Orange lane stripes added to a stretch of I-5
Something new is coming to roadwork zones on Washington’s highways this summer: orange lane stripes.
The Washington State Department of Transportation painted new orange markings in a construction zone on Interstate 5 near Fife, an attempt to alert drivers that they should slow down and use caution.
The orange stripes will remain in place through the summer.
When driving through the work zone with new lanes, motorists should continue to use caution, observe the 50 mph speed limit and follow construction signage, according to the department.
The orange stripes appear between milepost 138 near Wapato Way and milepost 139 near Porter Way as part of the State Route 167 Completion Project, a multi-year construction project that will build six new miles of tolled highways between Puyallup and the Port of Tacoma.
The new lane markings are another tool the state is turning to as it tries to improve safety on the state’s highways. Last year, 745 people died on Washington’s roads, the greatest number since 1990, according to a report by the Washington Traffic Safety Commission.
“WSDOT is committed to improving driver and worker safety,” department project engineer Tom Slimak said in a statement. “This includes carefully trying new strategies that could help improve safety for both workers and drivers in work zones.”
The department will conduct surveys and collect travel data to determine whether the orange pavement markings increased driver awareness. The data will then be given to the Federal Highway Administration, which will use it to determine if the new color is an effective method for improving safety and if it should be used in other parts of the country.
Different stripe color, different results?
California, Kentucky, Texas and Wisconsin have already tested orange striping. Pilot projects with the paint in those states have shown mixed results.
An analysis by the Kentucky Transportation Center at the University of Kentucky found speeds in Kentucky remained about the same in work zones with orange stripes versus those with white stripes.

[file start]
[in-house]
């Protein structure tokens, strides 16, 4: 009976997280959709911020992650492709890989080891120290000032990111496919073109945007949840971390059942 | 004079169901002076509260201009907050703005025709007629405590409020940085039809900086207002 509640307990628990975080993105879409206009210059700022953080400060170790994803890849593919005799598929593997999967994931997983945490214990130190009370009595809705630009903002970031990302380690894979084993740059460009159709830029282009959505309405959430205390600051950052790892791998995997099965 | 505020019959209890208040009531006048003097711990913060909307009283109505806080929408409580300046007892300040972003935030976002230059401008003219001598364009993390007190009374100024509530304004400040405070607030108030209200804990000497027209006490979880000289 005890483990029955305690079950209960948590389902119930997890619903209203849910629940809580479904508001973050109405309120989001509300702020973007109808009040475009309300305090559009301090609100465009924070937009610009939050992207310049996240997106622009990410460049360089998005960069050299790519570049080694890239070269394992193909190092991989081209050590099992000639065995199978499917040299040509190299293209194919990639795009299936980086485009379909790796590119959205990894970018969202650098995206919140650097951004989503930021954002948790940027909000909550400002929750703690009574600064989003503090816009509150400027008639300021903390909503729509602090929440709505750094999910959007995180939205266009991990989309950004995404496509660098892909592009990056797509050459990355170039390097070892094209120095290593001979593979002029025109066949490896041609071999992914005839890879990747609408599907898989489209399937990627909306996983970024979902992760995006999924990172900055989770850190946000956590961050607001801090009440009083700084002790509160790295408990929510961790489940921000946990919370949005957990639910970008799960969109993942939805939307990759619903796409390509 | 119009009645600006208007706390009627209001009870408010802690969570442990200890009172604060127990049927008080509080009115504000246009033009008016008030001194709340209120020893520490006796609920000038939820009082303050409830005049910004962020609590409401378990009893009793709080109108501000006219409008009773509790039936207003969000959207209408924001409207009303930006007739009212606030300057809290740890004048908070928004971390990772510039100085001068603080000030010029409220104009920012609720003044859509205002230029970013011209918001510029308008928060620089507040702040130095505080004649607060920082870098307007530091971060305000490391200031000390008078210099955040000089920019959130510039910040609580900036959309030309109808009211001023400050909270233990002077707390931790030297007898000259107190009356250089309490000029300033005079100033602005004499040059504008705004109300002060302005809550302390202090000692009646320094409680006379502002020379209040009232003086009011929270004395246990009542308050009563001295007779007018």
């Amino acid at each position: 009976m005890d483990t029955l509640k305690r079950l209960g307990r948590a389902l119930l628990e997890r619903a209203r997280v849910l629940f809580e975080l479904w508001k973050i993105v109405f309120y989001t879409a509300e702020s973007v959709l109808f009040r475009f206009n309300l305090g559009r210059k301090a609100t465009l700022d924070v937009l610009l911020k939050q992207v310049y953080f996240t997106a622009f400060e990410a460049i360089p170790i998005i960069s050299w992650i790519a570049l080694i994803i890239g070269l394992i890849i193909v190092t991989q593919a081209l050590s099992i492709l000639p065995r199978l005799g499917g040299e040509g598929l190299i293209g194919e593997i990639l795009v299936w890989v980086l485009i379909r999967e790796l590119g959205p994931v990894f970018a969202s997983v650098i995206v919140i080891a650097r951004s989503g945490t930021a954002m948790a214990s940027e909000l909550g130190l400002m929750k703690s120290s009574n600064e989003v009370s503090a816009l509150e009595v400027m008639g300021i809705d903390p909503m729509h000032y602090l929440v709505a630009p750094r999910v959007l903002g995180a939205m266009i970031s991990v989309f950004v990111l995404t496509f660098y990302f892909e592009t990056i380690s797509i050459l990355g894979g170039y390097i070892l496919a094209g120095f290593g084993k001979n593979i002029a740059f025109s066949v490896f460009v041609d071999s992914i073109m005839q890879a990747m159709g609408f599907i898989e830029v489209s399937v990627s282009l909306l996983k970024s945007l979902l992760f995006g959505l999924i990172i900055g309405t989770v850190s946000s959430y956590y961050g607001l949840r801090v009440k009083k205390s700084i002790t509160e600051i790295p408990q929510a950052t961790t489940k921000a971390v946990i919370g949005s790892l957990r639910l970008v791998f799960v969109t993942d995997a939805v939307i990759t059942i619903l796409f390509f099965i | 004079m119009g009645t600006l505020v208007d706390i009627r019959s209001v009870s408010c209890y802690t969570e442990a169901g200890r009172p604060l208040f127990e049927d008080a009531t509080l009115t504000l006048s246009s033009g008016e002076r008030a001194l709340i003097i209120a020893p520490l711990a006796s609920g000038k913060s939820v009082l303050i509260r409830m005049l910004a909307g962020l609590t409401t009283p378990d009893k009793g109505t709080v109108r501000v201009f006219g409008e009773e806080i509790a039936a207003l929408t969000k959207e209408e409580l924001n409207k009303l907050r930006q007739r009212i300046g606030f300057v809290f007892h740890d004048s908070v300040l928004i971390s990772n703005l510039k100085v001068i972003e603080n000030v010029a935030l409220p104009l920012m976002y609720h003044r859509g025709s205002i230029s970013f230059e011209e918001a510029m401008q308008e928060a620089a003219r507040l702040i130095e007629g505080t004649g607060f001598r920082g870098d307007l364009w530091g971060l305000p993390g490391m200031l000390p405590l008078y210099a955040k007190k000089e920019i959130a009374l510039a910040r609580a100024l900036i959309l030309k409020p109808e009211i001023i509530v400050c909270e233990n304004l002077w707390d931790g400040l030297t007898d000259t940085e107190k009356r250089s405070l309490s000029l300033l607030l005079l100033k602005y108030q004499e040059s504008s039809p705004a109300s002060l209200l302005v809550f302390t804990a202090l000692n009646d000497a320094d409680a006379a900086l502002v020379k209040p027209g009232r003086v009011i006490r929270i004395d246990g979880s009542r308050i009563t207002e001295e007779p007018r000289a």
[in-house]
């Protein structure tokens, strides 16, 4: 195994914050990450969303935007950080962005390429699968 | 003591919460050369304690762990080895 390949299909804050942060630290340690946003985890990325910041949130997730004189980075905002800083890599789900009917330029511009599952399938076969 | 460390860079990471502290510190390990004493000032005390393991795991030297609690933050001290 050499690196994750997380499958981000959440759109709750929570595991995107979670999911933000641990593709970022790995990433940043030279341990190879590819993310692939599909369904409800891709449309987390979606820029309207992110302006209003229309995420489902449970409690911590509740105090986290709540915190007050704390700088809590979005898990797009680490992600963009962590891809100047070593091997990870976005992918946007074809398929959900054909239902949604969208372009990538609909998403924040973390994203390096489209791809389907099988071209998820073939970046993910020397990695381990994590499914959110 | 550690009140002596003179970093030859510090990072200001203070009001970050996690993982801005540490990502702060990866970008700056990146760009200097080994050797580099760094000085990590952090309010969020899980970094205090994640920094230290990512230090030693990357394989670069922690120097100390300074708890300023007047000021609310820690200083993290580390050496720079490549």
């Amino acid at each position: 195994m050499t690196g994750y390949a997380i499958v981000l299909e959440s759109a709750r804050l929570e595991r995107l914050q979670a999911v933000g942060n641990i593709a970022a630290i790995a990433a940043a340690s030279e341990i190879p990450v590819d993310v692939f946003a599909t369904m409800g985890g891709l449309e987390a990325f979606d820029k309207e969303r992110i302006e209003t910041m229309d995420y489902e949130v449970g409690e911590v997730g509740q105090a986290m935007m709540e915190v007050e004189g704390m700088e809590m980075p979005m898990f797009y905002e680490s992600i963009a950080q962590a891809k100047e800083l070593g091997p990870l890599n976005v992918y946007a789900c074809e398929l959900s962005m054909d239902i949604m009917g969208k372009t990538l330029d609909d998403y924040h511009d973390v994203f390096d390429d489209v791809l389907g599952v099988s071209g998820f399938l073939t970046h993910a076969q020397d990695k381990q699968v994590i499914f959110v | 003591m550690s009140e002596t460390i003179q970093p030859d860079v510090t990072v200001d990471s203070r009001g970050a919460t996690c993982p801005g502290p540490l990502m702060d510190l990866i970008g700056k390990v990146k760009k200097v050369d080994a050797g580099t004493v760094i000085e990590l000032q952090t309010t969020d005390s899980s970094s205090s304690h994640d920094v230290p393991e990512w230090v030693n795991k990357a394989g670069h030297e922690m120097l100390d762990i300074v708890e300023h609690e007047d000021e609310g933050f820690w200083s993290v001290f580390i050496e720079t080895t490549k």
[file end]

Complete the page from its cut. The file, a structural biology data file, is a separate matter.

But drivers in Texas and Wisconsin said in surveys that their awareness increased. According to survey results, 61% of Texas respondents said their awareness of the zone increased and 88% said they wanted to see the orange markings in other zones. In Wisconsin, about 80% of drivers surveyed said they preferred the orange markings to white markings, especially in difficult-to-maneuver lanes.
The hope in Washington is that the new lanes will help both construction workers and motorists stay safe, according to the department. The risk of collisions in work zones remains high.
The new lane markings follow other state-level safety improvements targeting roads. Bills to lower the state’s blood alcohol limit to 0.05% and to ban right turns on red failed to make it through the Legislature year, but a bill to add automated speed cameras in work zones passed.
Gov. Jay Inslee signed the camera bill into law in April, which allows the Department of Transportation to install the recording equipment in construction zones. The cameras won’t be added until 2024, but when they are, they’ll be clearly marked to alert motorists to slow down.